Without legislative action, state could suspend Medicaid payments to providers in April

Becky Hultberg, president and CEO of the Alaska State Hospital and Nursing Home Association, gives a presentation about Medicaid expansion at the Alaska Capitol in March 2015. She is concerned about whether the state will make Medicaid payments on time this year. (Photo by Skip Gray/360 North)

Whether the state pays health care providers on time for Medicaid recipients is in question. The state has requested that lawmakers include money for it in a bill making its way through the Legislature. But concerns over the amount the state has spent on Medicaid this year led to the funding not being included so far.

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Since Gov. Bill Walker expanded Medicaid eligibility in 2015, it’s grown from 123,000 people covered by Medicaid and Denali KidCare before the expansion, to 200,000 today.

That has led to costs growing faster than projections. This year, the state added $100 million in additional Medicaid expense after the Legislature passed the budget.

If the Legislature doesn’t include at least $40 million of that money in a bill that the House is considering, then the state will suspend Medicaid payments to providers as soon as mid-April. And for smaller hospitals, that may prevent some from paying contractors or making payroll.

Becky Hultberg is president and CEO of the Alaska State Hospital and Nursing Home Association.

“Many of our small hospitals rely significantly on Medicaid,” Hultberg said. “If Medicaid suspends payment, they will not have sufficient reserves to last until the end of the fiscal year. Some of them may only have sufficient reserves to last a number of weeks.”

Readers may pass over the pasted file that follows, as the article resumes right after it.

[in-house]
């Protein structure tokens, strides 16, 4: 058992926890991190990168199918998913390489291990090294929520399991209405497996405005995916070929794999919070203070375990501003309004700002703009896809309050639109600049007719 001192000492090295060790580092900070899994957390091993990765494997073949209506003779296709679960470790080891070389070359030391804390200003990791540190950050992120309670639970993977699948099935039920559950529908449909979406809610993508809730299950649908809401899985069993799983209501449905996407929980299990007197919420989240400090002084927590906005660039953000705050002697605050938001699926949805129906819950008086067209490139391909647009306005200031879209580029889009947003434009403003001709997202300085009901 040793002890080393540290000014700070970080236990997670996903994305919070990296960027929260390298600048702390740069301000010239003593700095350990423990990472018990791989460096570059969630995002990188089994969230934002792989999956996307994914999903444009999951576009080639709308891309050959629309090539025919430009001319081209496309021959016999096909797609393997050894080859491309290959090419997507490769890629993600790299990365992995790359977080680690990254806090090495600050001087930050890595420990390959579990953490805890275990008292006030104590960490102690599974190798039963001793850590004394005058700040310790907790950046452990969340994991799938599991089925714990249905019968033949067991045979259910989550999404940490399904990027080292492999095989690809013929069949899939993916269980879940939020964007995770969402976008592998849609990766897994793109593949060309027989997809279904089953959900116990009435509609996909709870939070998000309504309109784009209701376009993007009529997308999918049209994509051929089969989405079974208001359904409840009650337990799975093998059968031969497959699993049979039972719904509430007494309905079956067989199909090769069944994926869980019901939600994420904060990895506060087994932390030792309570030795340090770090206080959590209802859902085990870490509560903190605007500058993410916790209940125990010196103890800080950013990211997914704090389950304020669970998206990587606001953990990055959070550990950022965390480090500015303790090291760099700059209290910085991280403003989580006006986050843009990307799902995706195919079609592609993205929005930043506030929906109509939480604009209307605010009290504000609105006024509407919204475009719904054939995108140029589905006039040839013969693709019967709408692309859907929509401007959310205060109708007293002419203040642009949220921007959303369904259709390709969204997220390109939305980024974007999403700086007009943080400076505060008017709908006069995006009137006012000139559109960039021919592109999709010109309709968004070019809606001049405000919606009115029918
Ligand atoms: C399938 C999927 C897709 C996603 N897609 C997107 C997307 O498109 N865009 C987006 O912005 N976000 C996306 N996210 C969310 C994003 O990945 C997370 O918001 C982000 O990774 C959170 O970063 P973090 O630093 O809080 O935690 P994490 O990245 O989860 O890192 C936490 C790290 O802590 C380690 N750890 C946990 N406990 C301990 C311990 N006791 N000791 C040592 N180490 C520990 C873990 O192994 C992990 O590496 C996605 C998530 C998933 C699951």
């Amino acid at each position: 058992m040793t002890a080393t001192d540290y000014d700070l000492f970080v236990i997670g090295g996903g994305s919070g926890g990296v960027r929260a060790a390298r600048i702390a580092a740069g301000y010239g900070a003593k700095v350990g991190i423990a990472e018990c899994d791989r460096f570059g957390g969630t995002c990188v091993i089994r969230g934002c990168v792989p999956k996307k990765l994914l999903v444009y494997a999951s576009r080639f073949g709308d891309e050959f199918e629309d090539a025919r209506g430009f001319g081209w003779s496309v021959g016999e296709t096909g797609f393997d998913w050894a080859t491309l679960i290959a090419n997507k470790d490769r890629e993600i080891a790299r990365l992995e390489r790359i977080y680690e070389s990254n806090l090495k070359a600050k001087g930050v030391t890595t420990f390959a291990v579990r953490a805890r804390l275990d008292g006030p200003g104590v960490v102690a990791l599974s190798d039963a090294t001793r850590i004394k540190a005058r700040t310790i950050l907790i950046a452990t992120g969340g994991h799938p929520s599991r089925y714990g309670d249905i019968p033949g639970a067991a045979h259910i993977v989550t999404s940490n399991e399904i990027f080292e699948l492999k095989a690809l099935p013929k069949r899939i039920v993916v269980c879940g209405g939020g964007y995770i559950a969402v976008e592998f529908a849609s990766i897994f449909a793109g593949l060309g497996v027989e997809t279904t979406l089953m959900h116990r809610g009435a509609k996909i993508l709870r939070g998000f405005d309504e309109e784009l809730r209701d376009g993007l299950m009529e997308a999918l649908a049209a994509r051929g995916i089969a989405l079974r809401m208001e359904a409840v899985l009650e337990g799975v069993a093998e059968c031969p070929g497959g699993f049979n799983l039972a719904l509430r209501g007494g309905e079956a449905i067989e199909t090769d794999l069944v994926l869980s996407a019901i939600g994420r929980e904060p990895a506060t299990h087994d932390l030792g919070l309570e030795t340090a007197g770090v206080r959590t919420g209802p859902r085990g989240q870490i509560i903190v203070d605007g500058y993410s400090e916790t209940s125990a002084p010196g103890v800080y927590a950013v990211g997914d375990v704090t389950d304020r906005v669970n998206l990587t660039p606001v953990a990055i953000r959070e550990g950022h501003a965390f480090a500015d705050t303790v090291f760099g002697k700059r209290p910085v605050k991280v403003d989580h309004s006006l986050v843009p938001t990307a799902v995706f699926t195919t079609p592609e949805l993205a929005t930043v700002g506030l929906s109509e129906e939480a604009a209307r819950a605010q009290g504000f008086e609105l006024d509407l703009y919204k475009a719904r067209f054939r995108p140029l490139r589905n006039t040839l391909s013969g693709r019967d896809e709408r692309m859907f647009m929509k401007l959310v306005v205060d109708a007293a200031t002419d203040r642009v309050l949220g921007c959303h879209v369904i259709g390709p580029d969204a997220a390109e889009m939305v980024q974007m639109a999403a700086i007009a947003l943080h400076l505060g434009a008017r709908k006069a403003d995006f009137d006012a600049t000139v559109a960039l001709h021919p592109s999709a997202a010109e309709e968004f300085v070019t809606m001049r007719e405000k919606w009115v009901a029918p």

Hultberg sent a letter to lawmakers last week telling them that some hospitals and nursing facilities have less than 30 days’ cash on hand. She wrote that providers were concerned at the lack of urgency around the issue.

“We don’t want to be alarmist,” Hultberg said. “But we felt an obligation to point out that there are very real consequences to suspending payments to Medicaid providers.”

The bill that could be used as the vehicle to make the payment is House Bill 321, known as the fast-track supplemental. It’s a bill that’s meant to provide funding that is more urgent than the rest of the budget.

Generally, the four co-chairs of the House and Senate finance committee must agree on what’s in a supplemental.

Senate Finance co-chair Anna MacKinnon said Medicaid is a source of contention because of the size of the request. She noted that the state is spending down its savings due to a gap of at least $2.5 billion between what it spends and what it raises in revenue.

“The Department of Health and Social Services is spending a lot of money on Medicaid and is not living within their means, so it’s a concern,” MacKinnon said.

MacKinnon said lawmakers are listening to health care providers.

“If we have a problem, as Alaskans, we will face that problem together, and we understand that there would be concern from organizations, general-practice providers, hospitals if the department did not have the ability to pay for the services that have already been utilized,” MacKinnon said. “So, we get it. But what does the Legislature do when the department is spending outside of its budget authority?”

State Department of Health and Social Services Assistant Commissioner Shawnda O’Brien said the need for additional funding has come from enrollment by those who would have been eligible for Medicaid before Walker expanded it.

“We believe that … the economy is the largest driver in why that is,” O’Brien said. “And so, we knew last year that we were going to have a need for additional funding and we were on record saying that last year, that the amount of money we were asking for in the budget wasn’t going to be sufficient for what we thought we were going to need.”

O’Brien said the uncertain direction of the federal Medicaid policies also made it difficult to budget for this year.

“Lots of discussions took place over this summer with our congressional delegates,” O’Brien said. “And so, we weren’t certain how some of those things would impact our budget in addition to what we were already seeing in growth.”

O’Brien said she expects that the state’s Medicaid projections for next year’s budget will be accurate and the state won’t need to ask for another large supplement next year.

Andrew Kitchenman is the state government and politics reporter for Alaska Public Media and KTOO in Juneau. Reach him at akitchenman@alaskapublic.org.

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